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During impromptu remarks at a breakfast gathering Thursday, two local legislators pledged to ensure northern Hardin County gets a fair shake when the General Assembly redraws its boundaries.
The state is required to redistrict after every census, but previous efforts in 2012 and earlier this year have failed or been rejected by the courts. Districts are required to have a population balance to ensure voters around the state carry the same relative value.
“We need to make sure that Radcliff, Vine Grove and the north end of the county is treated fairly in any redistricting we do,” state Sen. Dennis Parrett said.
Previous plans for dividing the state into 100 House districts have diced Radcliff in three or four parts.
“That’s pure politics and it needs to go away,” Parrett said.
While the legislature is required to avoid splitting counties whenever possible, the same standard does not apply to city boundaries. As one of the state’s 20 most populated communities in Kentucky, its treatment seems unfair to Radcliff leaders.
With more than 105,000 residents, Hardin County has enough population to justify two entire legislative districts. However, neighboring clusters of counties don’t meet the required minimum and previous redistricting maps have treated Hardin County as “a donor county,” Parrett told the Chamber Breakfast Club gathering at Colvin Community Center.
Parrett, a Democrat, and state Rep. Tim Moore, a Republican, have introduced bills aimed at removing political influences in drawing legislative boundaries. Although their bills differ in detail, both are aimed at having future redistricting plans developed by independent panels rather than legislative leadership.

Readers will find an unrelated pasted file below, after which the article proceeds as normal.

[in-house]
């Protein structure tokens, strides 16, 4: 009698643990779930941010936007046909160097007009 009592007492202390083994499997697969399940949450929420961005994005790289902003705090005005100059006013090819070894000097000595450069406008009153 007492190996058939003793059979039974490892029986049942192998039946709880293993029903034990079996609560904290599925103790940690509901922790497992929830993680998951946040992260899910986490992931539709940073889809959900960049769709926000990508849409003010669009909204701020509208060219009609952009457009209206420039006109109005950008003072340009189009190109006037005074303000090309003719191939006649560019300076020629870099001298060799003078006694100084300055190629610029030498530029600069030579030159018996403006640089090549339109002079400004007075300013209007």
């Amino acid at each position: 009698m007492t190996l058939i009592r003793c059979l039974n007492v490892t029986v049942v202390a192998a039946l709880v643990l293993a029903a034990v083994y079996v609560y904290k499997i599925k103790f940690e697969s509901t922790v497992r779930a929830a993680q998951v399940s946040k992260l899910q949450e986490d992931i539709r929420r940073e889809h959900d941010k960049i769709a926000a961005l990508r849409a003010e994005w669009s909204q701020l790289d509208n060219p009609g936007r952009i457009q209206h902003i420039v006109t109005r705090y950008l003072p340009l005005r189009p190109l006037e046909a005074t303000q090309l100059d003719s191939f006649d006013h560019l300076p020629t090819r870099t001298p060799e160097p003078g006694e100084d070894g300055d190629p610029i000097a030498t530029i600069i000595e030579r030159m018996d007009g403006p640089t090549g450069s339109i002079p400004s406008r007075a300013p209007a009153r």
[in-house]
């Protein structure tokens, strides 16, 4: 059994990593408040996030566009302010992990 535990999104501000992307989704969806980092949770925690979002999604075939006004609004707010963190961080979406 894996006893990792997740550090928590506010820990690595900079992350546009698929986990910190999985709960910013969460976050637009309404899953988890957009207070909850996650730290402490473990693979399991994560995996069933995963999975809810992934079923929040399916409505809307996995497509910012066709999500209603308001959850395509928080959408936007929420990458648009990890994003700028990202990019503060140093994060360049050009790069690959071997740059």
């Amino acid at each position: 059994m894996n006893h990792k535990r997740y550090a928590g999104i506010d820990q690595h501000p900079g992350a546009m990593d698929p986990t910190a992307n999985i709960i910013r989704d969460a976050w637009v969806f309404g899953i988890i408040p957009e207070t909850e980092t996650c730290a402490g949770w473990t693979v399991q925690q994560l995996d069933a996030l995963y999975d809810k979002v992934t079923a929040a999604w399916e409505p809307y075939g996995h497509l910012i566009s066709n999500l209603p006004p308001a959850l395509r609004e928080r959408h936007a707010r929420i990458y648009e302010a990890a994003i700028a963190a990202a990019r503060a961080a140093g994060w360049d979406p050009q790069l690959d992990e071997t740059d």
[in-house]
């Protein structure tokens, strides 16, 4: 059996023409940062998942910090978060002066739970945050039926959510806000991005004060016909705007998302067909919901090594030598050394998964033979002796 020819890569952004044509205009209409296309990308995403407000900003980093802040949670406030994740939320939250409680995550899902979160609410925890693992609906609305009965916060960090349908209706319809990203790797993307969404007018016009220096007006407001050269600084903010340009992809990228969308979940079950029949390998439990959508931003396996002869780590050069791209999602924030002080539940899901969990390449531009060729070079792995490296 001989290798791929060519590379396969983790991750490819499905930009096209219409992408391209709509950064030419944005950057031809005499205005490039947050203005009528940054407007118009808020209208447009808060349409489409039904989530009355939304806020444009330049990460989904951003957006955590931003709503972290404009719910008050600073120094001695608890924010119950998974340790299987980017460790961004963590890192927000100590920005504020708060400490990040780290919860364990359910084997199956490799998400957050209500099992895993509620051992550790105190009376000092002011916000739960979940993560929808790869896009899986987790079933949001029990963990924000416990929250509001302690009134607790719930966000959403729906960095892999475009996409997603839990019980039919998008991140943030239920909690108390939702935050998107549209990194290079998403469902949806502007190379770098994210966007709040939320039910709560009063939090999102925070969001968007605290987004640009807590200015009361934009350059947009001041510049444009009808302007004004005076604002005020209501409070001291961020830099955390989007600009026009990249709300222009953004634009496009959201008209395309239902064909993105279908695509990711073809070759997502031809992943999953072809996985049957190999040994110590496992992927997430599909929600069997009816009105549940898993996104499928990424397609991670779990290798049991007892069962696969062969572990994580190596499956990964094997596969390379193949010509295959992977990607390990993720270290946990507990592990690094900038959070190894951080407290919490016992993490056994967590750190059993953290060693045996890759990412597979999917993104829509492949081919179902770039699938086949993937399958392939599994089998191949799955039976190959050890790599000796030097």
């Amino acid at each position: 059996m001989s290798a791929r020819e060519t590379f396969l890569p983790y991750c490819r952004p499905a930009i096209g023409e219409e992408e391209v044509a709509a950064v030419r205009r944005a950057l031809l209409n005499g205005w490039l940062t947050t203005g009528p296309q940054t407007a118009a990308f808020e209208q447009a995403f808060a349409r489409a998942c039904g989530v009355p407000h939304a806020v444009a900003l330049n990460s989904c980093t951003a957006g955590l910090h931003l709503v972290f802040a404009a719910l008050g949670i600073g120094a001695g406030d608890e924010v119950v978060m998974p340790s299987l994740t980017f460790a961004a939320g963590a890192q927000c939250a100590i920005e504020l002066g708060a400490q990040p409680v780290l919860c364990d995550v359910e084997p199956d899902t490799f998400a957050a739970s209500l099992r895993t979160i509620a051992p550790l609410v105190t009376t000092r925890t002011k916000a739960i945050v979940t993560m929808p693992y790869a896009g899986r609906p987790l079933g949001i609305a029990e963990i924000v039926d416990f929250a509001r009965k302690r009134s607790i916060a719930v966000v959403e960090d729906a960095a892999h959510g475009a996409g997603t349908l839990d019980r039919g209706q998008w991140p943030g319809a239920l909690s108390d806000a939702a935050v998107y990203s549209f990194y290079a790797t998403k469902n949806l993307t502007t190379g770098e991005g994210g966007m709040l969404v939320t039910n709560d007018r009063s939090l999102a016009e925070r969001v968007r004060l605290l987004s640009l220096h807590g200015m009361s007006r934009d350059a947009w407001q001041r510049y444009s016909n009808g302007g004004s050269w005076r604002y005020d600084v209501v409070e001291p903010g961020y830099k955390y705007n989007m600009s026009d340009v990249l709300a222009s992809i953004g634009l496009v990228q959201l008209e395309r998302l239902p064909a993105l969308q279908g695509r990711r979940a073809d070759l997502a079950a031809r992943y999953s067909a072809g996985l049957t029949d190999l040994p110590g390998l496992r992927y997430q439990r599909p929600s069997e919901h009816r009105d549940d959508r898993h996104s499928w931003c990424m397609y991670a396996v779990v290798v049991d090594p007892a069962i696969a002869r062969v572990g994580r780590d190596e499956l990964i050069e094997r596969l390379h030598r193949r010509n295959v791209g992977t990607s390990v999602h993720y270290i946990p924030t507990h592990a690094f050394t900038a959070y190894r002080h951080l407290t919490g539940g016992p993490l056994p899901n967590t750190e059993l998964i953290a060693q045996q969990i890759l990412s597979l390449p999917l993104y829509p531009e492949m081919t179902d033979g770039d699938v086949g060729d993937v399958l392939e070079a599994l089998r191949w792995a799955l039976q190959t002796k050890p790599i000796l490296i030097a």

Neither bill has received traction in the General Assembly.
Moore, who represents the 26th District which has been dramatically reshaped in previous proposals, said his political fate is not the issue. The legislature, particularly each chamber’s majority party, places undue attention on protecting incumbents when developing its plan.
“The 26th District belongs to the people who live there. It’s not my district,” Moore said. “The mentality that the districts belong to the currently serving legislator is what got us into this present situation.”
Three years removed from the 2010 Census, the legislature is expected to be called into special session to take up redistricting later this year. Recent lawsuits challenging upcoming elections have created pressure for Gov. Steve Beshear to return legislators to Frankfort to resolve the matter.
Also during Thursday’s meeting, Parrett pledged to support Radcliff Mayor J.J. Duvall in his efforts to convince the Transportation Cabinet to revise plans for U.S. 31W in Hardin County’s heavily traveled business districts.
The cabinet is moving forward with a $5 million plan to build a series of U-turns throughout the median from the U.S. 31W Bypass in Elizabethtown to the Wilson Road overpass in Radcliff.
Aimed at reducing wrecks, Duvall believes the move will stiffle business development, create new bottlenecks and increase emergency response time because fire trucks cannot navigate the turns.
Instead, he suggests the state create deceleration lanes through the medians. That approach, used on the north end of U.S. 31W in Radcliff, is more familiar to motorists and effectively reduces collisions without prohibiting commercial traffic, he has said.
“We’re going to fight it,” Parrett said to applause. “We do not need these barriers. It’s not just bad for business. I think it’s dangerous.”
Moore did not address the barrier issue during his remarks. Later in an interview, he said the U-turn concept was developed after consultation with community members and public meetings. He said alternatives or any reconsideration should be reviewed in a similar manner.
Ben Sheroan can be reached at (270) 505-1764 or firstname.lastname@example.org.